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OECD broadband stats - how NZ compares

Sarah Putt, Contributor. 24 July 2018, 9:10 am

The annual publication of OECD broadband statistics is maybe the best measurement for New Zealand's progress in terms of connectivity and broadband uptake. The stats, which include the year to December 2017, are gathered from government agencies in 37 countries and this year's results are, as usual, a mixed bag.

New Zealand is highlighted in the OCED's release as being notable for its 129% increase in fixed wireless subscriptions, ahead of Australia (95%) and Iceland (63%). According to the release: "Fixed wireless is an affordable way to connect to the Internet in rural or remote areas, and much of this rise was from people taking out their first broadband connection or shifting from DSL (copper) to fixed wireless, particularly where fibre connections were not available in areas of lower population density."

In New Zealand, fixed wireless has also been a marketing focus for the major telcos, especially Spark, as the Commerce Commission noted in the scoping paper for its mobile market study earlier this year. In the same paper the ComCom highlighted the proliferation of the Internet of Things (IoT), the majority of which are connections to electricity meters, and are served by conventional mobile networks. It's unsurprising therefore that the OECD calls out New Zealand out for being a leader, behind Sweden, in machine-to-machine (M2M) communications.

While New Zealand's adoption of fixed wireless and M2M was highlighted by the OECD, it wasn't the only area of note. New Zealand was the sixth highest in terms of growth in fibre subscriptions with a 54% increase, but well behind the leaders Ireland, where fibre subscriptions grew by 419.6%, and Columbia (168.2%). In the entire OECD, fibre subscriptions account for 23.3% of total fixed broadband subscriptions, while in New Zealand they account for 31.3%.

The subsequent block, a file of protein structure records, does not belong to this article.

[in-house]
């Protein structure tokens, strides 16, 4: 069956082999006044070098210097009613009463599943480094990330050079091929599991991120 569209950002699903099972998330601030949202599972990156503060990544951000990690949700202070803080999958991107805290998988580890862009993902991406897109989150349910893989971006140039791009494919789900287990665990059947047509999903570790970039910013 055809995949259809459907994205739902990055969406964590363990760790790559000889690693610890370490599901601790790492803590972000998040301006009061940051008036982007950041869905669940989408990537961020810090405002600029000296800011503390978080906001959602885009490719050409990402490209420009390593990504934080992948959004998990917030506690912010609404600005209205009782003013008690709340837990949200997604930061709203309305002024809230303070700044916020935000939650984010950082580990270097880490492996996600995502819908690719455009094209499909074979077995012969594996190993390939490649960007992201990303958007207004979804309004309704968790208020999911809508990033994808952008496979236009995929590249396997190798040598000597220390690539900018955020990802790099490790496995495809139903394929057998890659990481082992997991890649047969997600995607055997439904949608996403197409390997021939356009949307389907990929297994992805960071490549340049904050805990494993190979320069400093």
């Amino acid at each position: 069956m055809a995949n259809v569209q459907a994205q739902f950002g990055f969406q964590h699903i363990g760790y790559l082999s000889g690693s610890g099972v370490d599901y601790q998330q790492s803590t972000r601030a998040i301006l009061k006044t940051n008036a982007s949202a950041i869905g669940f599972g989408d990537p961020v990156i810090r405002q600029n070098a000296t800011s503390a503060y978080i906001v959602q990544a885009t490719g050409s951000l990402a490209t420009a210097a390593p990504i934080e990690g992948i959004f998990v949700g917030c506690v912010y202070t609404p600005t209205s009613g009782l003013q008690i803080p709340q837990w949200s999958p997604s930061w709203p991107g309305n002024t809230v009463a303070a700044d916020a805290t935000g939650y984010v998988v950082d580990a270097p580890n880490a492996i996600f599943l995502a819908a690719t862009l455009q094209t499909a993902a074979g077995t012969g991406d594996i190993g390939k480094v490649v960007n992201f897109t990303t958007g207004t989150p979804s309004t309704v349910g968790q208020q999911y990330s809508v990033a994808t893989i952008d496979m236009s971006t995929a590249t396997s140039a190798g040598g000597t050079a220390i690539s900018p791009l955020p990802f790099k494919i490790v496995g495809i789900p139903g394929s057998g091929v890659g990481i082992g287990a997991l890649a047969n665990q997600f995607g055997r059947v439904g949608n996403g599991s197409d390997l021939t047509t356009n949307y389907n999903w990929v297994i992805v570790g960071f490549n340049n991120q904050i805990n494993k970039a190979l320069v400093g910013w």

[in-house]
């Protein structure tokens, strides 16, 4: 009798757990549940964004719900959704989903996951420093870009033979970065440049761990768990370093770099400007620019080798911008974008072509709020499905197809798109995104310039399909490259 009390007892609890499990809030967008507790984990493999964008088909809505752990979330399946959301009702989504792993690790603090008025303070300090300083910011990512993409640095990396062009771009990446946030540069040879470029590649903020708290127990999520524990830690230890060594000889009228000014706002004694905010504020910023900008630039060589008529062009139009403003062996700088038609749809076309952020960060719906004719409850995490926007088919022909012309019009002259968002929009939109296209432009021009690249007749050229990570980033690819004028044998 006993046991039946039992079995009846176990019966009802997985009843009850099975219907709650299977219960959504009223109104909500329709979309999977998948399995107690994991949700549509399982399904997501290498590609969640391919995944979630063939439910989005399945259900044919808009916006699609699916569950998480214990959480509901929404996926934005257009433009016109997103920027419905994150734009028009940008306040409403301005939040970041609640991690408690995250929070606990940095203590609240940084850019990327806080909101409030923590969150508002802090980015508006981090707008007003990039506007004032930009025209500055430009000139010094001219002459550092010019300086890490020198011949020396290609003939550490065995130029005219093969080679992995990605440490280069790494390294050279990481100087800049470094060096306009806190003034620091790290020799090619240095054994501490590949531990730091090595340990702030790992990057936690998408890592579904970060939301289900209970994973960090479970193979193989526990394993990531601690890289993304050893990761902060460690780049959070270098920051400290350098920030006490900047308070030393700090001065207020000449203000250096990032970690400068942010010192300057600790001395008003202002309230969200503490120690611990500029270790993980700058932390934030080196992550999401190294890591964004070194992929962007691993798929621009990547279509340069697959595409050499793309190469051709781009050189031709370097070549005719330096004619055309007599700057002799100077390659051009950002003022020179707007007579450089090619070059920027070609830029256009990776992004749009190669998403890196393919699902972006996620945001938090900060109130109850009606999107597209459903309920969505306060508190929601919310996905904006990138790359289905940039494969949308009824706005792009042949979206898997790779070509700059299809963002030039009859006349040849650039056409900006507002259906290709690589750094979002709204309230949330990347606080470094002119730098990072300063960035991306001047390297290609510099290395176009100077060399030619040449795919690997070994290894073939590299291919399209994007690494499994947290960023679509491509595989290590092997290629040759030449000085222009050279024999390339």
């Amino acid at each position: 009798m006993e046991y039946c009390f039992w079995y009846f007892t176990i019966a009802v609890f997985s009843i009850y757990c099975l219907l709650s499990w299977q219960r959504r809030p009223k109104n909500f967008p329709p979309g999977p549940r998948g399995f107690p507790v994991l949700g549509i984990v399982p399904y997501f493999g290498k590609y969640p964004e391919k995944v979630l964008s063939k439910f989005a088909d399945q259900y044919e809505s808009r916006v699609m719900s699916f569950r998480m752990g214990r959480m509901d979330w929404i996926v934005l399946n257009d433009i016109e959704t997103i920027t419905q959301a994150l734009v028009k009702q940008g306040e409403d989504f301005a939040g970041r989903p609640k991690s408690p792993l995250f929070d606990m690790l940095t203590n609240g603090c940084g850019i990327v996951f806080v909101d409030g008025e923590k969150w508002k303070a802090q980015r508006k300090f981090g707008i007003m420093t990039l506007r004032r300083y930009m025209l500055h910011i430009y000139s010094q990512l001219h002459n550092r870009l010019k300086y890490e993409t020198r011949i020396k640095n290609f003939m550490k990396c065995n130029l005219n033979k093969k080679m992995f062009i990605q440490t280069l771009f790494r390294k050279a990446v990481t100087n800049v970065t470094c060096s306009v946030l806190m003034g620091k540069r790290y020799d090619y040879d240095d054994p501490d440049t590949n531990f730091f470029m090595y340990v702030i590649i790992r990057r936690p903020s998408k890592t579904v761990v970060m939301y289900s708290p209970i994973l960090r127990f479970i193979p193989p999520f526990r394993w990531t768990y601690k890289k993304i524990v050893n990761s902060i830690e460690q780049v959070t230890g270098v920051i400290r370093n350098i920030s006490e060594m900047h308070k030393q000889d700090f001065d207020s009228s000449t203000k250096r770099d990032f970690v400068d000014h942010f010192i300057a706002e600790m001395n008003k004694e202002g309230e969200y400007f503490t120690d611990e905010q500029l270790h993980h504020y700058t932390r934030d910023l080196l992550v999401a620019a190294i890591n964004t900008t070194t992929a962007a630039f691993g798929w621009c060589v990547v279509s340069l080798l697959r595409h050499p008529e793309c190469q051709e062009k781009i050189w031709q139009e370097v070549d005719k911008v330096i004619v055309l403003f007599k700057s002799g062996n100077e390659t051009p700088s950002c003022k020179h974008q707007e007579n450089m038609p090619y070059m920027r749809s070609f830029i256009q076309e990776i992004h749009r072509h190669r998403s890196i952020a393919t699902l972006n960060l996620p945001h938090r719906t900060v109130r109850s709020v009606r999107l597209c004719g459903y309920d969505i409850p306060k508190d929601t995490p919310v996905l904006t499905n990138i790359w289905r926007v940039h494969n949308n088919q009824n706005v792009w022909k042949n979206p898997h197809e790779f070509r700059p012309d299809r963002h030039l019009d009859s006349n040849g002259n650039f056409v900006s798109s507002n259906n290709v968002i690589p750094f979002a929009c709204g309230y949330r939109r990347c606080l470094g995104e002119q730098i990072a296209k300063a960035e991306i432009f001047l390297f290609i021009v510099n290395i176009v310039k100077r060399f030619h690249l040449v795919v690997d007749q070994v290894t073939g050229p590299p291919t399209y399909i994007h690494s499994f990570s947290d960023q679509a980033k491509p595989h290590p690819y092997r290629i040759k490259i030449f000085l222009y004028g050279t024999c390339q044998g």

Although we might be pleased that fibre broadband is increasingly available, the number of broadband subscriptions in New Zealand that enable connections speeds in excess of 100Mbps is only 8%, well below the top performer Korea, which boasts 76% of all subscriptions enabling speeds in excess of 100Mbps.

New Zealand continues to be in the middle of the pack for fixed broadband penetration, which is measured as subscriptions per 100 inhabitants. At 33.67 out of 100, this country ranks 17th - just behind the U.S. (33.72) and ahead of Australia (31.80). This used to be THE measure for success when it came to broadband, with TUANZ (Telecommunications Users Association of NZ) adopting as its mission statement for many years "targeting the top ten in the OECD".

Meanwhile, mobile broadband continues to surge, with mobile broadband penetration over 102% in the entire OECD. New Zealand was ranked 12th for mobile data and voice subscriptions per 100 inhabitants with 91.8 for both data and voice and 6.9 for data only. The OECD statistics also compare price bundles, and a new measure this year was a comparison of Mobile Termination Rates (the fee a mobile network owner (MNO) charges another MNO when a call is terminated on their network). New Zealand comes in as the third highest at 2.555 USD cents per minute, behind Japan (2.73) and Switzerland (3.366).


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